The British authorities did not take too kindly to these demands, nor did they appreciate the chants at the meeting of “Hindu-Mussalman ki jai,” “Mahatma Gandhi ki jai” and “Mahatma Tilak ki jai”. Doctor’s political activism, along with his success in the legal cases against plantation owners and Europeans, made him a prime target of the colonial administration.
On January 1, 1920, the system of indentured labour finally ended in Fiji, with the remaining indentures on the island being cancelled. Two weeks later, when labourers employed by the Public Works Department in Suva were told they would have to work 48 hours a week instead of 45 hours, they began to strike. Bruised by the protest, the authorities retracted their demand, but the strike continued, turning into a protest against the rising cost of living. At that time, Fiji used to import Indian rice from Australia, and the post-First World War economy had raised prices of the basic item along with other Indian staples such as pulses.
The strikes began to spread to other parts of Fiji and tensions ran high. “The first confrontation between government forces and the strikers came at Nausori on 27 January, when a crowd of about 1000 sought the release of three Indians who were accused of intimidating others,” wrote Gillion. The situation was brought under control this time, but things took a turn for the worse over the next few days. Doctor’s wife, Jayakumari Devi, was one of the main organisers of the protests across Fiji.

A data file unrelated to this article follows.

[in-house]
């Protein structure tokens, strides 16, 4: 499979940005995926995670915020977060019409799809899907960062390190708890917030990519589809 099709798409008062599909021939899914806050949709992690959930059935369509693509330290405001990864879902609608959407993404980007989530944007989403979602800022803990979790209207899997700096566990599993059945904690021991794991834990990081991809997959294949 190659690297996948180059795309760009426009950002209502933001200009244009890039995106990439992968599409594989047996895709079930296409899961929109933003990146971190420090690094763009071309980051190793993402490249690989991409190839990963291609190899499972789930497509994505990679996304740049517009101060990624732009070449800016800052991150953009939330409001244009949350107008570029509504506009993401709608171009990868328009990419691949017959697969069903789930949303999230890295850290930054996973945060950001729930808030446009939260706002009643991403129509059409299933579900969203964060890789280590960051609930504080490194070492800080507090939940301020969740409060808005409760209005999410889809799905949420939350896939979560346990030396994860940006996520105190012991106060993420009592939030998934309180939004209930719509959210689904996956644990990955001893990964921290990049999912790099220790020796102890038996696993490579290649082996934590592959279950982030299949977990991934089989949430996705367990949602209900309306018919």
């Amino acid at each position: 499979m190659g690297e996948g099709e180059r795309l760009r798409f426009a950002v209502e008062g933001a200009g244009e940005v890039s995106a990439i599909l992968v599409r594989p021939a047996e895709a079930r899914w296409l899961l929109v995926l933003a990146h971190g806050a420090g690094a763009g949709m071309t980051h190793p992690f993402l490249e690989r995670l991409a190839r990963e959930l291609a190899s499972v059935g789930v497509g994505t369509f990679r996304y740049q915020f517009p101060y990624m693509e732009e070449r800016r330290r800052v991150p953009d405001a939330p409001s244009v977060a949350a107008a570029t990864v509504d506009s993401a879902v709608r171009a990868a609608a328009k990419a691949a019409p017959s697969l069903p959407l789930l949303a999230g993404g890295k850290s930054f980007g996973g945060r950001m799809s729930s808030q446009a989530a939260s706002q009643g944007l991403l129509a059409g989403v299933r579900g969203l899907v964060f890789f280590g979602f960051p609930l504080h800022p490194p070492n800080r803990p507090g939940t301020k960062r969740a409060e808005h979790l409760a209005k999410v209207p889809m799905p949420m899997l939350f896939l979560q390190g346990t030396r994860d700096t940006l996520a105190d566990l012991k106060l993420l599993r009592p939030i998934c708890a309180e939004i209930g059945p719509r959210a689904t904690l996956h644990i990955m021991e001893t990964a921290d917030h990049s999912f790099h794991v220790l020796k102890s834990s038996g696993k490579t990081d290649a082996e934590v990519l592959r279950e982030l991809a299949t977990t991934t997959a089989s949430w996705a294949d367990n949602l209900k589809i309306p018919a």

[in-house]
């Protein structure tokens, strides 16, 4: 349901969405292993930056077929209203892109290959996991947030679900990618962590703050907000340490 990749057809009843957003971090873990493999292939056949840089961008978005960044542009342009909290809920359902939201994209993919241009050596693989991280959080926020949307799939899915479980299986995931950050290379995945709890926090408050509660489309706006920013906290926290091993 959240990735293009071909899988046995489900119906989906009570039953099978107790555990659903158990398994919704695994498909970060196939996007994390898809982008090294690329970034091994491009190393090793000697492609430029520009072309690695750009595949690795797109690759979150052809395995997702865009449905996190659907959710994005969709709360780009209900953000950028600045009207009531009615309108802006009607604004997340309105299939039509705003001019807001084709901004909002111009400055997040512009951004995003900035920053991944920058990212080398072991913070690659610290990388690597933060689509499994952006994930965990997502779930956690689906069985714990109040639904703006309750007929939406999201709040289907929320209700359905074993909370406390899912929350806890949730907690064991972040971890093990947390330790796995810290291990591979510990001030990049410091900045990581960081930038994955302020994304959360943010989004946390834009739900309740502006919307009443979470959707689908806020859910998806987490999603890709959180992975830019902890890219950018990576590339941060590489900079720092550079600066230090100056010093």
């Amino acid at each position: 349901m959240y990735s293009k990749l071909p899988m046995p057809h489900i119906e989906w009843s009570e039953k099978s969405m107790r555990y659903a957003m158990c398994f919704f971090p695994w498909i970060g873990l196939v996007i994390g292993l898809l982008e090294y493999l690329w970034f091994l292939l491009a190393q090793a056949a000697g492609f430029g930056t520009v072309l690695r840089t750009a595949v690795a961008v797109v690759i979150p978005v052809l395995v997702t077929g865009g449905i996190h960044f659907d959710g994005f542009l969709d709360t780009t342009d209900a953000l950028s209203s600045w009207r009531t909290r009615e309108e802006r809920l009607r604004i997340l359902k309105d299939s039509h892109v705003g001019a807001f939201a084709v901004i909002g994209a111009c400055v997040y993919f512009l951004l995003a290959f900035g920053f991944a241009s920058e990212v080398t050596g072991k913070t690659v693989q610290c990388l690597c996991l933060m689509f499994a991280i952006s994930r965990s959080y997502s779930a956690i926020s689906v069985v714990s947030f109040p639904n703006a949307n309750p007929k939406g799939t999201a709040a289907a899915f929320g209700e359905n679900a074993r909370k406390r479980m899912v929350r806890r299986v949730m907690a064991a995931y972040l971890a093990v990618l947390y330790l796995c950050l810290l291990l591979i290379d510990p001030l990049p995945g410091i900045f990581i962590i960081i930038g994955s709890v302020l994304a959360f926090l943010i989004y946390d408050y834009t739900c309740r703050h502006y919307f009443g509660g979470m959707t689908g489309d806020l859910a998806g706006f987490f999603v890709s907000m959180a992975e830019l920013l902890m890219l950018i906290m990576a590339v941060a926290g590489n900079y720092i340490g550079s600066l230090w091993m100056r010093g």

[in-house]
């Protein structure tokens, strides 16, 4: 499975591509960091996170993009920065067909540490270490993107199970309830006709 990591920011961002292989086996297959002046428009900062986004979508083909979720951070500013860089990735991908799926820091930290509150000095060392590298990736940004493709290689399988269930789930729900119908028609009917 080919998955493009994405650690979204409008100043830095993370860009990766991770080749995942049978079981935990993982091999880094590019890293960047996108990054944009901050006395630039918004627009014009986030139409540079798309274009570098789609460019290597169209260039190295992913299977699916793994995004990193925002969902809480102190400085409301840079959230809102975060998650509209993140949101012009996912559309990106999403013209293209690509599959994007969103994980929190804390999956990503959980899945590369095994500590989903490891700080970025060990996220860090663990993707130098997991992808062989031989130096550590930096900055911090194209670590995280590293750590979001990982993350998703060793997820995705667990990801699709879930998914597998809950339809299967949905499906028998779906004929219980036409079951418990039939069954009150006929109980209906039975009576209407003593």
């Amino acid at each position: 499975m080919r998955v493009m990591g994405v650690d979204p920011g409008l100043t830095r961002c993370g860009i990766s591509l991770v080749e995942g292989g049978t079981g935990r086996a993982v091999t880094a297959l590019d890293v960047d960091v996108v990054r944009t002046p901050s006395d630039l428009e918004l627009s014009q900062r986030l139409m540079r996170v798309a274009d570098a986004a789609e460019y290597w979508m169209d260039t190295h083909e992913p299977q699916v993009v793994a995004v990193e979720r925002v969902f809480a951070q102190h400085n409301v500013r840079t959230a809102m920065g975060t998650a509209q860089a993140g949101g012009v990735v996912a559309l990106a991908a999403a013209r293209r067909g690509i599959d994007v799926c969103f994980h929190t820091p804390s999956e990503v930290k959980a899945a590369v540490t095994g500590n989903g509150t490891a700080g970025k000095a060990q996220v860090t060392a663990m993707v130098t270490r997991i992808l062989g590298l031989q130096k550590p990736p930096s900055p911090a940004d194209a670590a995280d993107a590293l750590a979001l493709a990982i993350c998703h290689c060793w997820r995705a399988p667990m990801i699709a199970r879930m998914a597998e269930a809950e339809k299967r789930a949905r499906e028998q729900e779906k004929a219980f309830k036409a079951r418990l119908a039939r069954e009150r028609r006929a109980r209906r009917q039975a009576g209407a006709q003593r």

When the colonial authorities began to lose their grip on the situation, they turned to New Zealand for help. “Desperate to take back control, colonial administrators appealed to New Zealand for soldiers,” New Zealand writer Scott Hamilton wrote in The Spinoff. “Prime Minister [William] Massey sent 60 artillerymen, armed with six heavy machine guns on the government steamer Tutanekai.” The gunners from New Zealand joined Europeans armed by the colonial authorities to crush the Indian uprising.